Mr. Kearny has thoroughly researched and thought through the most likely scenarios (most relevant at the time that he wrote this book) and gives step-by-step solutions on how to deal with each problem. His solutions are simple, tested and can be implemented by almost all individuals. He advocates looking out for yourself, and gives advice on how to do so.

Although this book was specifically written to address a massive nuclear war with Russia - the knowledge and approaches in this book can be applied to all disaster scenarios. Some of the things he covers:

-Facts and myths about nuclear bombs.
-Mental preparations
-Warnings that a bomb has gone off/ are on their way.
-Communications
-Evacuations - when/ where...
-Shelters, building several quick, effective fallout shelters (all tested by him and by "average American families").
-living in the shelter - water, food, CO2/fire dangers, ventilating the shelter, light, sanitation, medical, furnishings, clothing, cooking, how long to stay in there...
-detailed instructions and templates used for building a radiation meter from common household items! (Invented by him - the "Kearny Fallout Meter" or KFM)
-detailed instructions and templates for construction of a homebuilt ventilator.
-where to find food and antibiotics for you and the rest of the country, how to process that food so that it can be eaten by adults and children. (And how to build any tools needed to process that food).
-special dietary considerations for children.

The information is presented in a - this is what is important and here's how an average person should/could go about doing this - manner. Very simple, very straightforward, very hands-on.

I have only scratched the surface on the wealth of practical information contained in this manual. Buy it! Then buy one for a friend!

Note: This book is available as a free PDF download (do a search on: Nuclear War Survival Skills PDF download). I recommend downloading it and reading it. I suspect you will then want to have a hard copy on hand too.

4-17-07 Addendum: one of the assumptions of this book was that our satellites (USA) would show missiles being fueled and fielded, and cities being evacuated. This would give us a 2-3 day advanced notice of a major power's (Russia's and/or China's) nuclear launch. This is no longer a good assumption.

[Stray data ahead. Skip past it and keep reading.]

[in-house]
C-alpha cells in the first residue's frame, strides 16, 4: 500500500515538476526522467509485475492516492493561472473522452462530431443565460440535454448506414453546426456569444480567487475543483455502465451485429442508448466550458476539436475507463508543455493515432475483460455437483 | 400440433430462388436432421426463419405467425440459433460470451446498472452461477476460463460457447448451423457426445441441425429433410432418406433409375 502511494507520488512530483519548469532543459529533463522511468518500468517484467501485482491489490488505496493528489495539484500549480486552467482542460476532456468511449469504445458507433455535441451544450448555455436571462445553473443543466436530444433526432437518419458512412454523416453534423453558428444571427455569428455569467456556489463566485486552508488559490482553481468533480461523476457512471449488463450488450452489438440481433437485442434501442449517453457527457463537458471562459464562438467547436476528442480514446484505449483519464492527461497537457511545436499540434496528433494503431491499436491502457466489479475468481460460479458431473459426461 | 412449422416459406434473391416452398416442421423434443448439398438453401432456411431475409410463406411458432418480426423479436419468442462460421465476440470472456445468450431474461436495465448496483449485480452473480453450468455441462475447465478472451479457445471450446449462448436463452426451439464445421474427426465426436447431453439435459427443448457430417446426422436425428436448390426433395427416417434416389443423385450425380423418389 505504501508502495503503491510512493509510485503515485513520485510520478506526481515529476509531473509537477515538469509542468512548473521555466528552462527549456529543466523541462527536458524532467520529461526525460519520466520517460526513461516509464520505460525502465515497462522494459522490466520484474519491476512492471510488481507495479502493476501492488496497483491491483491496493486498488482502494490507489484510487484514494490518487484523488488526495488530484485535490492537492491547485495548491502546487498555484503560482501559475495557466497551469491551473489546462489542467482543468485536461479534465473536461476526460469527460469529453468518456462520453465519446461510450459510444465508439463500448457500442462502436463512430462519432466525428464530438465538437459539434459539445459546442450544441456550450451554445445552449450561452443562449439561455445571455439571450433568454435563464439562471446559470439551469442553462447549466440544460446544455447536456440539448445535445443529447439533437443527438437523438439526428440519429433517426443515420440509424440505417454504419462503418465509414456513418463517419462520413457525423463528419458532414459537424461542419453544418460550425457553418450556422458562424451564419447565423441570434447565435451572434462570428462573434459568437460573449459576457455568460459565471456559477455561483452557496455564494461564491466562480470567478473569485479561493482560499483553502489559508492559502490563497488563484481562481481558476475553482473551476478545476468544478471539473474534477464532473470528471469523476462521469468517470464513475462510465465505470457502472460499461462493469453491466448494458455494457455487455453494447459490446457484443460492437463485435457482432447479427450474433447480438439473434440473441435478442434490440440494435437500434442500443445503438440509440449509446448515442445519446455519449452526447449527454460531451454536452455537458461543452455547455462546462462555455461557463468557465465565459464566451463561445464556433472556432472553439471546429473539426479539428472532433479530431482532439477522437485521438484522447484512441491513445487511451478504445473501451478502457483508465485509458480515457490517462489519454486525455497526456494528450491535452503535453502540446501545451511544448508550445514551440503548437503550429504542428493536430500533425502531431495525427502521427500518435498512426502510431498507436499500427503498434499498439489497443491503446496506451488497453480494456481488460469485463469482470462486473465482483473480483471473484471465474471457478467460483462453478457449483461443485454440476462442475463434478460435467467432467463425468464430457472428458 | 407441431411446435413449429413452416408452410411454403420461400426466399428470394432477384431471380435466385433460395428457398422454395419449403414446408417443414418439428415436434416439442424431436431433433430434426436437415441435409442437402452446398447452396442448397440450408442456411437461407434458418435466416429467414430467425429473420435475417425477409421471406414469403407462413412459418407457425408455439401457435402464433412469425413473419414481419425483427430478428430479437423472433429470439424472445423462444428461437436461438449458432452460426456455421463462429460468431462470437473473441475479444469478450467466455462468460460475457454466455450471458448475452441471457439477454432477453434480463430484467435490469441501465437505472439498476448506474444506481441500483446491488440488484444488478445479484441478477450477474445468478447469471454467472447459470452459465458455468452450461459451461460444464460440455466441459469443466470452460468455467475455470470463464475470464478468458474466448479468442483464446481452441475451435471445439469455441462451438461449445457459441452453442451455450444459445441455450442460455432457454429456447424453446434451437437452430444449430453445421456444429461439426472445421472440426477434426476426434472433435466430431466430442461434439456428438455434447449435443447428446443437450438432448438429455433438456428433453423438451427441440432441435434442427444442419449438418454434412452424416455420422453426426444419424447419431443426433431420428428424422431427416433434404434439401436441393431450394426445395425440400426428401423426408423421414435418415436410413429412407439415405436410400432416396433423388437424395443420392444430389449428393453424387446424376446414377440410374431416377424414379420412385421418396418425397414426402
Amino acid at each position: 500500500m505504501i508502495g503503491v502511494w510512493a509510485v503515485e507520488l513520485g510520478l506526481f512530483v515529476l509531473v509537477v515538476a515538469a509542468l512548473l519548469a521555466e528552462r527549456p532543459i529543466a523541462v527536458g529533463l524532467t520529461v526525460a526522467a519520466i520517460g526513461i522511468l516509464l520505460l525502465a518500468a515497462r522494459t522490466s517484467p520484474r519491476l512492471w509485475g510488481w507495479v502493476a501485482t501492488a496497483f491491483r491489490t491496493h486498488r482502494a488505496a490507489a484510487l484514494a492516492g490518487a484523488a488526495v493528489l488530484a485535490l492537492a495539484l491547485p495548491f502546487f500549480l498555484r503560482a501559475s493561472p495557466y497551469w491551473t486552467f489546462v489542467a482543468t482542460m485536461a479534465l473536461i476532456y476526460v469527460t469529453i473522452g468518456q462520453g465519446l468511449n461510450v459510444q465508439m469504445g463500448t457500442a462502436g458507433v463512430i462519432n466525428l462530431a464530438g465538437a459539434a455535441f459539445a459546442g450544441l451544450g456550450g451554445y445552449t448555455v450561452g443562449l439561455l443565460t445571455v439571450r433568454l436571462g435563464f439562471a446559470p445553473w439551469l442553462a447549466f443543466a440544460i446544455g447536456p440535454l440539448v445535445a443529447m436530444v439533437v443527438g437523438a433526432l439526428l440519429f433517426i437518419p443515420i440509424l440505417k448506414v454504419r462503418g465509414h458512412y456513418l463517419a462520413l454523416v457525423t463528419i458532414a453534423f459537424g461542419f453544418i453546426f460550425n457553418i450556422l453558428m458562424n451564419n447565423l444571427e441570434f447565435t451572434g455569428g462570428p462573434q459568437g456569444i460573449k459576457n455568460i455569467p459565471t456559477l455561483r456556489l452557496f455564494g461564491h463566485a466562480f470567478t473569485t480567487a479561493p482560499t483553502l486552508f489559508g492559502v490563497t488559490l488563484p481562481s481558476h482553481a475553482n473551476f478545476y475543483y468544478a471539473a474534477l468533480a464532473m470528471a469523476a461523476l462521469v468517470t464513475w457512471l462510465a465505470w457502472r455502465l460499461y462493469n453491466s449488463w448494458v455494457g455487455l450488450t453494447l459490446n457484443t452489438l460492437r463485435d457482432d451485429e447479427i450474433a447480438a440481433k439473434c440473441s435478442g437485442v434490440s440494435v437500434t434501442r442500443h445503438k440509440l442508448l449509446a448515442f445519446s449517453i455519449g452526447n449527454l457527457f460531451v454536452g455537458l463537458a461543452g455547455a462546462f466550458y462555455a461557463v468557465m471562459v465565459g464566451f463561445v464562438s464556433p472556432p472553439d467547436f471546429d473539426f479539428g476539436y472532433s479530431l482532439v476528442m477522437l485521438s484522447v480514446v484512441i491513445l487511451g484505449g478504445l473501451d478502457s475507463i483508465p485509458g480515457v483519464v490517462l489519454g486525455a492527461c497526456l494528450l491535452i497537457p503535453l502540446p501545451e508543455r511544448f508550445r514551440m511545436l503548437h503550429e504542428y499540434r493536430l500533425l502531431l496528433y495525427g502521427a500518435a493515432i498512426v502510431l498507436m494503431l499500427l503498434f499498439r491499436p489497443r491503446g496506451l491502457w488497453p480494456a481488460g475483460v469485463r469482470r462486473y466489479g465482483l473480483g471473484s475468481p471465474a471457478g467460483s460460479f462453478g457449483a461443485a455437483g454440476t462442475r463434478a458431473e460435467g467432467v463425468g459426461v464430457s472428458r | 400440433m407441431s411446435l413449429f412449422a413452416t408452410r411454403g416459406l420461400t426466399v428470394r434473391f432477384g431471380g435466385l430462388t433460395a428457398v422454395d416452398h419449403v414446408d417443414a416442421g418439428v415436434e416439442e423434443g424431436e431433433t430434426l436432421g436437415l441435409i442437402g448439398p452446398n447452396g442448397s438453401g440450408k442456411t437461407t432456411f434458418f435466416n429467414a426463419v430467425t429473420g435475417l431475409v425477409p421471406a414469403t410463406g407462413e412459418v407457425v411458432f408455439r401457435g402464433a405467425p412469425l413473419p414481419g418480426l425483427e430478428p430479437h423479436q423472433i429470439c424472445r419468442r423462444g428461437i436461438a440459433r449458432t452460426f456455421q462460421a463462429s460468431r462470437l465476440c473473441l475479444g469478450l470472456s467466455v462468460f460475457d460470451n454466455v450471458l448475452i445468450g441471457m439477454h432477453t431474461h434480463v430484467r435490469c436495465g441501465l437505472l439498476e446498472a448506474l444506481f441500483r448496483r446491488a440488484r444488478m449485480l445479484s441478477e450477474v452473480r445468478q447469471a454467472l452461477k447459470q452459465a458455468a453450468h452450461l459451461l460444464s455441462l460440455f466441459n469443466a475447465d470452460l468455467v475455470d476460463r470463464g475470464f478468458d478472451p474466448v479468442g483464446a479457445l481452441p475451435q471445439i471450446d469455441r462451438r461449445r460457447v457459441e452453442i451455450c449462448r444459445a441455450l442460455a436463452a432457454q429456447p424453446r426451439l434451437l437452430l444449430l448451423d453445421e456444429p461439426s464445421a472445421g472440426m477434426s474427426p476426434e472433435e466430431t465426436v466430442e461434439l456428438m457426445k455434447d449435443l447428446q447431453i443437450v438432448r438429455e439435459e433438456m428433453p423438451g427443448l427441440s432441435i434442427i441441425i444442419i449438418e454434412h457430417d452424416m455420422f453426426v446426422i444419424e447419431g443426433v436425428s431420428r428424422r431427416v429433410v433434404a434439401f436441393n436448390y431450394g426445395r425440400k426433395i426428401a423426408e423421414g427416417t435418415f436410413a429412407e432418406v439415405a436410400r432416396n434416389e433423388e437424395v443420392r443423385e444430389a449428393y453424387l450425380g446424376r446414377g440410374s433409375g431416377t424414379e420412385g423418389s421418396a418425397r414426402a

Events that have occurred since this book was written:
-Russia has built and actively maintains excellent permanent shelters for most of its population.
-Russia has upgraded its missiles (and continues to actively do so).
-China has maintained and is actively improving its excellent system of shelters and underground facilities.
-China has upgraded its missiles (and continues to actively do so at an alarming rate).

When using this book keep in mind the above changes - ie don't count on the USA having a 2 day warning.
 
2007/01/10

This is it...


This is 'the' guide for surviving a nuclear disaster. The author worked at Oak Ridge Nuclear Facility and the government asked him to write this guide. It can be download off the web for free, but I'm a big fan of books...they still work when the power goes out. Explains the effects of a nuclear explosion as well as fallout and how to protect yourself and family. Though the drawings are a bit simplistic and 1950-60ish it gets the point across. The supply lists and preparation lists can be applied to many major disasters.
 
2006/11/28

Not for survivalists only


There are a number of do-it-yourself guides to civil defense available, but most seem to be aimed at hard-core survivalists who have crack outdoor skills, and lots of specialized equipment. This book is very different and is written for the average citizen by a former U.S. Army officer, field geologist and civil engineer who built and field-tested the "expedient" shelters described within while still employed at the U.S. Department of Energy's Oak Ridge National Laboratory.

These shelters can be put togeather within a few hours by ordinary, untrained men and women. (It is a good idea to take a weekend and practice building them.) They provide good protection during the weeks it may take for fallout to decay to negligible levels of radioactivity. (Expedient blast shelters, which also protect against the shockwave from a nearby explosion, are also discussed.)

The author is clear and thorough throughout, supplying checklists for supplies, equipment and materials; detailed building instructions and descriptions of the genuine (as opposed to fanciful) effects of nuclear weapons. There is also a valuable discussion of the purchase and use of potassium iodide compounds for protection of the thyroid gland from absorption of radioiodine. Finally, detailed plans and instructions are provided for the construction and use of a homemade fallout meter(!) to indicate radiation levels. (It is a lot more accurate than many of the over-priced, defective-or-uncalibrated war-surplus "Geiger counters" on the market!)

The 2001 edition contains a new chapter on the hazards of trans-Pacific fallout, which could drift eastward to the U.S. mainland from a nuclear conflict in Asia. (Such as India vs. Pakistan, or a North Korean nuclear attack on the South or Japan.) There is also a new appendix detailing the persuasive medical and scientific evidence that low levels of ionizing radiation below a certain threshold do no harm to humans or other forms of life, or their descendants. In fact, it may make them healthier. (Far from being crackpot, this concept is known in Biology as "hormeisis" and is dicussed in a recent article in DISCOVER magazine; see "Is Radiation Good for You?", DISCOVER Vol. 23 No. 12, December 2002.) This should help to dispel the superstition that radiation is some sort of magic poison, and that any amount is deadly.

Anyone not living in a fool's paradise realizes that the chance of a nuclear detonation in an American city is probably higher now than it ever was when the United States and Soviet Union were locked in mutual standoff. Nuclear deterrance may have worked even on hardened Soviet or Chinese apparatchiks; but to to depend on it alone now against psychopaths and apocalyptic fanatics is to invite hideous disaster.

 
2002/12/06